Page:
Threat actors with different motivations are allying in ways they haven’t before, making it all the more urgent for organizations and governments to step up their information sharing.

In some instances, the skill level required for hacking has fallen. Ransomware and DDoS attacks, for instance, are offered as services. Threat actors don’t need a skillset, just a willingness to split what they receive. And various hacking groups are well organized, not only by sector, but also by specialty, like financial-related or intellectual property theft, or theft from commercial entities and consumers. These groups are very good at sharing information among themselves.

By contrast, most corporate entities still struggle with information sharing, though there are exceptions and there is an increased willingness to share. But to do so, you often have to work through your legal and corporate departments to establish ground rules on how information-sharing with other companies should work. Unlike criminal organizations, who can share anything, we’re bound by having to share the right level of information. While you want to work with your peers, they probably are also competitors.

CISOs need to actively engage with their legal departments on this, whether or not there is already an information-sharing threat group already in their sector. You want to be an active contributor because things are only really successful if everybody’s actively participating.

Once organizations get better at information sharing, then the question is, how do you act on it. An organization has to have a certain level of cybersecurity maturity to be able to action that threat intelligence, and that involves some degree of automation. Threat intelligence is great, but the only way to operationalize it because it comes in at such a volume is through automation.

Over the past few years, the government has been more active in getting organizations to share information through public-private partnerships. The City of New York, for example, launched a Cyber Command in 2017 to share information and collaborate in real time to prevent or respond to a cyber attack. 

Many organizations share a similar concern over when to reach out to law enforcement, and what information to share. Most government organizations have been getting better about allaying that fear by treating organizations that reach out for help as victims, rather than notifying regulators and getting them into trouble.

The government is also trying to figure out how to get these programs more broadly known, something that will reduce the concerns organizations might have about involving law enforcement. A lot of times these programs are only visible to the CISO, but it’s better if the CEO and the board also know how to work with government agencies and what information the agencies can share back. If there’s an interest from the CEO and the board, then things tend to be done a lot faster. What’s more, small or medium-sized businesses might not have a security team, so they should be made aware that these resources are out there and available to them.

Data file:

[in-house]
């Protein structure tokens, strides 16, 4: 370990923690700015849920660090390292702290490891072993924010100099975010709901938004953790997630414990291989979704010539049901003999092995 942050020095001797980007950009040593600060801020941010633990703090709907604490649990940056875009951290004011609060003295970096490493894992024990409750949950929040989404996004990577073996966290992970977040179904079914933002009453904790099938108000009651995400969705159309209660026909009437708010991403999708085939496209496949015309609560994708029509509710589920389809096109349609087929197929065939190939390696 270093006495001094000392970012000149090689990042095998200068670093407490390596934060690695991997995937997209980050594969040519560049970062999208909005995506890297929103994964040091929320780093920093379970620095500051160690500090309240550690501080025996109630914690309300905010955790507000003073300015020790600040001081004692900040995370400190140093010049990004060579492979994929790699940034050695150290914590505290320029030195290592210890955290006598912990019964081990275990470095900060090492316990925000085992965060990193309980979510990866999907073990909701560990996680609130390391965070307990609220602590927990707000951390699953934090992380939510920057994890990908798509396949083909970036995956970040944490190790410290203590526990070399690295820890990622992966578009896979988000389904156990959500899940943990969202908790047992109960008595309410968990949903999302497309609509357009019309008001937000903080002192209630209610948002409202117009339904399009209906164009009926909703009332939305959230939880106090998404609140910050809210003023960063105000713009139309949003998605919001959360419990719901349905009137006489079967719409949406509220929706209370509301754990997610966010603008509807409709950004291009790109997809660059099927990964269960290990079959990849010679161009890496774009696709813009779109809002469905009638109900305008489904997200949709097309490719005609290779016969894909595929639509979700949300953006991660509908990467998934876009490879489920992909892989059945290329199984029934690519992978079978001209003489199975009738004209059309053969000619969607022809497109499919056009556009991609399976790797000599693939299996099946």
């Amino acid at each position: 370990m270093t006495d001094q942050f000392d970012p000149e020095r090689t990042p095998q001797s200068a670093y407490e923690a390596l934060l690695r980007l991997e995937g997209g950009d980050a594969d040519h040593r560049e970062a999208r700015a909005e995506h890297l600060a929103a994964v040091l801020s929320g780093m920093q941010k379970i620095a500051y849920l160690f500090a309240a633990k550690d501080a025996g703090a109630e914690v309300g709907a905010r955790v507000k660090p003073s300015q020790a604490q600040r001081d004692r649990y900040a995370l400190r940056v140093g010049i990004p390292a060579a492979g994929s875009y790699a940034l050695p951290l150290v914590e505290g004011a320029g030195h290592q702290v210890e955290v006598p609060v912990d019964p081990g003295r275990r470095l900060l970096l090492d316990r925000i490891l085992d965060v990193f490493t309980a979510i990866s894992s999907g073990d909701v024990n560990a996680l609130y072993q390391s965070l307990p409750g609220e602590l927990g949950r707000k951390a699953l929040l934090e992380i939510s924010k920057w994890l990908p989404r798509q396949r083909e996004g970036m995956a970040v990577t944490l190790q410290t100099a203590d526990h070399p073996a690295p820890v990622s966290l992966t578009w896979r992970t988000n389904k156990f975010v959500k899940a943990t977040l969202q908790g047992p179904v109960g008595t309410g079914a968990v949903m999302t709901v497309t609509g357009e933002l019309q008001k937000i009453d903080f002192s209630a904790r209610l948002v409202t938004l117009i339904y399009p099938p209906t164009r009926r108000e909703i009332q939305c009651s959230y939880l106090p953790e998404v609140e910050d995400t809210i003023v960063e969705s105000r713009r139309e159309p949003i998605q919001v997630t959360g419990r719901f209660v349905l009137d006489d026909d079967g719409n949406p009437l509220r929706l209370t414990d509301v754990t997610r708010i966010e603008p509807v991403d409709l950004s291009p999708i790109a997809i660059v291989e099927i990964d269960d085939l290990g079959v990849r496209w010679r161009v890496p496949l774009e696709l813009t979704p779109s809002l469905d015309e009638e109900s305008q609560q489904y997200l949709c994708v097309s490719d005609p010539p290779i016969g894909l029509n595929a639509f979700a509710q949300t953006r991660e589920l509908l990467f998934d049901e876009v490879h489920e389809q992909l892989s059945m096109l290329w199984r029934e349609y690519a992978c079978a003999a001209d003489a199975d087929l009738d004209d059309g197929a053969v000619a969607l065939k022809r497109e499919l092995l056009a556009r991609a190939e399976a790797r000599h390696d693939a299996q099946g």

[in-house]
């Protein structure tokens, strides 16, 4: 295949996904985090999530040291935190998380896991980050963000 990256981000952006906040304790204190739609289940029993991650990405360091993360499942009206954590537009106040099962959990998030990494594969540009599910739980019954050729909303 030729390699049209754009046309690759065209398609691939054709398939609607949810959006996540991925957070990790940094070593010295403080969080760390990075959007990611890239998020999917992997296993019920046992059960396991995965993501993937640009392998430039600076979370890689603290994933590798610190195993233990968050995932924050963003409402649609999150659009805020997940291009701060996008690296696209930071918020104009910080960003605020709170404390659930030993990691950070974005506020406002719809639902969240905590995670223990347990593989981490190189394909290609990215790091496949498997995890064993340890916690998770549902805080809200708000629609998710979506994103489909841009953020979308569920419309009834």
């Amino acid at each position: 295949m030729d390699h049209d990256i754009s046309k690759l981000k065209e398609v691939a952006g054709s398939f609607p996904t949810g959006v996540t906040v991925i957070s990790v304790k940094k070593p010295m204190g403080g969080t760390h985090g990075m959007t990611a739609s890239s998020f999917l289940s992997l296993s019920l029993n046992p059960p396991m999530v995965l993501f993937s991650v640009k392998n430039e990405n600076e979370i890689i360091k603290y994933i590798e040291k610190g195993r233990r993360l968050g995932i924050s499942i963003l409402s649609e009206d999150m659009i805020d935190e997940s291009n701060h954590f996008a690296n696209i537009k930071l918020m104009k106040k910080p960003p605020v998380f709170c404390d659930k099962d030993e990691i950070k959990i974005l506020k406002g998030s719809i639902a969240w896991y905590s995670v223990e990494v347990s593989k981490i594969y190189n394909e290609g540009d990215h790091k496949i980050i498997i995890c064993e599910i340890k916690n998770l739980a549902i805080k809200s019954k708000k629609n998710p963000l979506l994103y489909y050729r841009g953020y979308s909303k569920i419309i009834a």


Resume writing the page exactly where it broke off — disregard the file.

To be most effective, information-sharing needs to be a two-way street, and government agencies are not always great about sharing information back with organizations. And if the government only sparingly shares its information with organizations, then that diminishes the value to the organization of reporting these things. The goal of a business is to be back up and functioning. There has to be better value delivered.

Government agencies, therefore, need to figure out what they’re allowed to share. There’s also the matter of who within the organization to share it to, because the designated point person will have to undergo clearance, an intrusive process that takes time and money.

Information sharing also takes place among governments, but what can be shared differs from country to country. What’s more, after you share the information, there’s the question of how it’s actioned. Not all governments will act on the information they receive in the same way. For instance, will the organizations who report be treated as victims rather than transgressors?

There is a willingness for governments to share information, but like anything else, it’s complicated by trying to figure out the rules of engagement.

Across the board, challenges in information-sharing persist. But we’re getting better at doing it, and as threat actors grow more sophisticated and attack surfaces expand, we’re going to see it playing an ever more important role.